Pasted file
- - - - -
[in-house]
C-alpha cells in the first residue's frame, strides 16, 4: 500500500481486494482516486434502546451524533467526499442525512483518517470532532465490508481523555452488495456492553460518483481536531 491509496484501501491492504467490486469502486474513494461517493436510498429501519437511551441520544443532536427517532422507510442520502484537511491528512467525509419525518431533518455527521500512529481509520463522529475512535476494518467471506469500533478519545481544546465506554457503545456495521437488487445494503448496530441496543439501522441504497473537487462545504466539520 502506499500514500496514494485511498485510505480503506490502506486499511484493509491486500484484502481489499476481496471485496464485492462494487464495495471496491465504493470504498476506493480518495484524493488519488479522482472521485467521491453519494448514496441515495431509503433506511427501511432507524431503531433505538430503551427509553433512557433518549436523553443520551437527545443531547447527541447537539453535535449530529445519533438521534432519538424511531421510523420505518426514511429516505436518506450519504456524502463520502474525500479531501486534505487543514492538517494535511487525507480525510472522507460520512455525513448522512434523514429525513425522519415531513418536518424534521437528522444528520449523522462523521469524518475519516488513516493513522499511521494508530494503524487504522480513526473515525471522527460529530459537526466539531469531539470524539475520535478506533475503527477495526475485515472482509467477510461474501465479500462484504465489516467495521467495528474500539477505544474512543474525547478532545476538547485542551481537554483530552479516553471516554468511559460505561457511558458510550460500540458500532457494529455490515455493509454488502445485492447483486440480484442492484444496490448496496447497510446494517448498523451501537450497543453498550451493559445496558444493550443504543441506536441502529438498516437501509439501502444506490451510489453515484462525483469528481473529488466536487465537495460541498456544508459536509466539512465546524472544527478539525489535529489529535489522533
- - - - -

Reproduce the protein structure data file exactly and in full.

[in-house]
C-alpha cells in the first residue's frame, strides 16, 4: 500500500481486494482516486434502546451524533467526499442525512483518517470532532465490508481523555452488495456492553460518483481536531 491509496484501501491492504467490486469502486474513494461517493436510498429501519437511551441520544443532536427517532422507510442520502484537511491528512467525509419525518431533518455527521500512529481509520463522529475512535476494518467471506469500533478519545481544546465506554457503545456495521437488487445494503448496530441496543439501522441504497473537487462545504466539520 502506499500514500496514494485511498485510505480503506490502506486499511484493509491486500484484502481489499476481496471485496464485492462494487464495495471496491465504493470504498476506493480518495484524493488519488479522482472521485467521491453519494448514496441515495431509503433506511427501511432507524431503531433505538430503551427509553433512557433518549436523553443520551437527545443531547447527541447537539453535535449530529445519533438521534432519538424511531421510523420505518426514511429516505436518506450519504456524502463520502474525500479531501486534505487543514492538517494535511487525507480525510472522507460520512455525513448522512434523514429525513425522519415531513418536518424534521437528522444528520449523522462523521469524518475519516488513516493513522499511521494508530494503524487504522480513526473515525471522527460529530459537526466539531469531539470524539475520535478506533475503527477495526475485515472482509467477510461474501465479500462484504465489516467495521467495528474500539477505544474512543474525547478532545476538547485542551481537554483530552479516553471516554468511559460505561457511558458510550460500540458500532457494529455490515455493509454488502445485492447483486440480484442492484444496490448496496447497510446494517448498523451501537450497543453498550451493559445496558444493550443504543441506536441502529438498516437501509439501502444506490451510489453515484462525483469528481473529488466536487465537495460541498456544508459536509466539512465546524472544527478539525489535529489529535489522533